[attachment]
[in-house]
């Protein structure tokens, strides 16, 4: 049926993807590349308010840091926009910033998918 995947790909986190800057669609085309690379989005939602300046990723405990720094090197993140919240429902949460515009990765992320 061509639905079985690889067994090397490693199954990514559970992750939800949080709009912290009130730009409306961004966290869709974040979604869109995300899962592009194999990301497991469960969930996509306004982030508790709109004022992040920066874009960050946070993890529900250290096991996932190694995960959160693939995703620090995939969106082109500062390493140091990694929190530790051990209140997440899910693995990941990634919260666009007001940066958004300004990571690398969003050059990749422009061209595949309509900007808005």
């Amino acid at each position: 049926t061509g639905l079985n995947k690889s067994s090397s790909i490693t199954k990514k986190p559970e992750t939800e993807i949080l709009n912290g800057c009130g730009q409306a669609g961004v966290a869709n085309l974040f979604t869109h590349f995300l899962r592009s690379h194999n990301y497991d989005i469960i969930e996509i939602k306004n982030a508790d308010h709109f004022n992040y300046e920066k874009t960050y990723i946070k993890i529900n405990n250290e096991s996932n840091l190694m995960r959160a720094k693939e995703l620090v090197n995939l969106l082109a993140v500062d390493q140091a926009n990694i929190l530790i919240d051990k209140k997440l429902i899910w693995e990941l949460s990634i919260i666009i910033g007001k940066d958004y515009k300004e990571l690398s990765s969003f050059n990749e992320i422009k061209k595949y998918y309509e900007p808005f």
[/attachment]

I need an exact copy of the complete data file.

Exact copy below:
[in-house]
């Protein structure tokens, strides 16, 4: 049926993807590349308010840091926009910033998918 995947790909986190800057669609085309690379989005939602300046990723405990720094090197993140919240429902949460515009990765992320 061509639905079985690889067994090397490693199954990514559970992750939800949080709009912290009130730009409306961004966290869709974040979604869109995300899962592009194999990301497991469960969930996509306004982030508790709109004022992040920066874009960050946070993890529900250290096991996932190694995960959160693939995703620090995939969106082109500062390493140091990694929190530790051990209140997440899910693995990941990634919260666009007001940066958004300004990571690398969003050059990749422009061209595949309509900007808005």
């Amino acid at each position: 049926t061509g639905l079985n995947k690889s067994s090397s790909i490693t199954k990514k986190p559970e992750t939800e993807i949080l709009n912290g800057c009130g730009q409306a669609g961004v966290a869709n085309l974040f979604t869109h590349f995300l899962r592009s690379h194999n990301y497991d989005i469960i969930e996509i939602k306004n982030a508790d308010h709109f004022n992040y300046e920066k874009t960050y990723i946070k993890i529900n405990n250290e096991s996932n840091l190694m995960r959160a720094k693939e995703l620090v090197n995939l969106l082109a993140v500062d390493q140091a926009n990694i929190l530790i919240d051990k209140k997440l429902i899910w693995e990941l949460s990634i919260i666009i910033g007001k940066d958004y515009k300004e990571l690398s990765s969003f050059n990749e992320i422009k061209k595949y998918y309509e900007p808005f």